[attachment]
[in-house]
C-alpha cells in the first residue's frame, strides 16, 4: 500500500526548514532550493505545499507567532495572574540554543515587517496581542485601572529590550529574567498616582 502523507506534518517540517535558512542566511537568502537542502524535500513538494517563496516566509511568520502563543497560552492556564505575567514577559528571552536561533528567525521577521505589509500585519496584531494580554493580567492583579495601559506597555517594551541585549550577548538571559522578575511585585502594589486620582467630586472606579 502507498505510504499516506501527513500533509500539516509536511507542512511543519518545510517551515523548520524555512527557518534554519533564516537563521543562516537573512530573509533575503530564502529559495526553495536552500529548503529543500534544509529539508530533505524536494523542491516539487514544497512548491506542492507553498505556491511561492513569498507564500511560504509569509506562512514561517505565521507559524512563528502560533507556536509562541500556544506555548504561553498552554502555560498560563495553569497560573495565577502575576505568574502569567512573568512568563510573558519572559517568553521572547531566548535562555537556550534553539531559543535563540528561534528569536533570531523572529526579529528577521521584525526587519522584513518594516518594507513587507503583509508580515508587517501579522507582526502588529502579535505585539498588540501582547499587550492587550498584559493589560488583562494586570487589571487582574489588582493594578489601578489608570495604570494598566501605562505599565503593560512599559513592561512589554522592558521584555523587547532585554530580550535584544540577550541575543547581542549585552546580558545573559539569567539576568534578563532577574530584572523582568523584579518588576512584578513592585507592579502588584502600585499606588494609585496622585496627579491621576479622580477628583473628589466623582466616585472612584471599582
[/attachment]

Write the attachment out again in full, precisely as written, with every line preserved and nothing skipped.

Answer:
[in-house]
C-alpha cells in the first residue's frame, strides 16, 4: 500500500526548514532550493505545499507567532495572574540554543515587517496581542485601572529590550529574567498616582 502523507506534518517540517535558512542566511537568502537542502524535500513538494517563496516566509511568520502563543497560552492556564505575567514577559528571552536561533528567525521577521505589509500585519496584531494580554493580567492583579495601559506597555517594551541585549550577548538571559522578575511585585502594589486620582467630586472606579 502507498505510504499516506501527513500533509500539516509536511507542512511543519518545510517551515523548520524555512527557518534554519533564516537563521543562516537573512530573509533575503530564502529559495526553495536552500529548503529543500534544509529539508530533505524536494523542491516539487514544497512548491506542492507553498505556491511561492513569498507564500511560504509569509506562512514561517505565521507559524512563528502560533507556536509562541500556544506555548504561553498552554502555560498560563495553569497560573495565577502575576505568574502569567512573568512568563510573558519572559517568553521572547531566548535562555537556550534553539531559543535563540528561534528569536533570531523572529526579529528577521521584525526587519522584513518594516518594507513587507503583509508580515508587517501579522507582526502588529502579535505585539498588540501582547499587550492587550498584559493589560488583562494586570487589571487582574489588582493594578489601578489608570495604570494598566501605562505599565503593560512599559513592561512589554522592558521584555523587547532585554530580550535584544540577550541575543547581542549585552546580558545573559539569567539576568534578563532577574530584572523582568523584579518588576512584578513592585507592579502588584502600585499606588494609585496622585496627579491621576479622580477628583473628589466623582466616585472612584471599582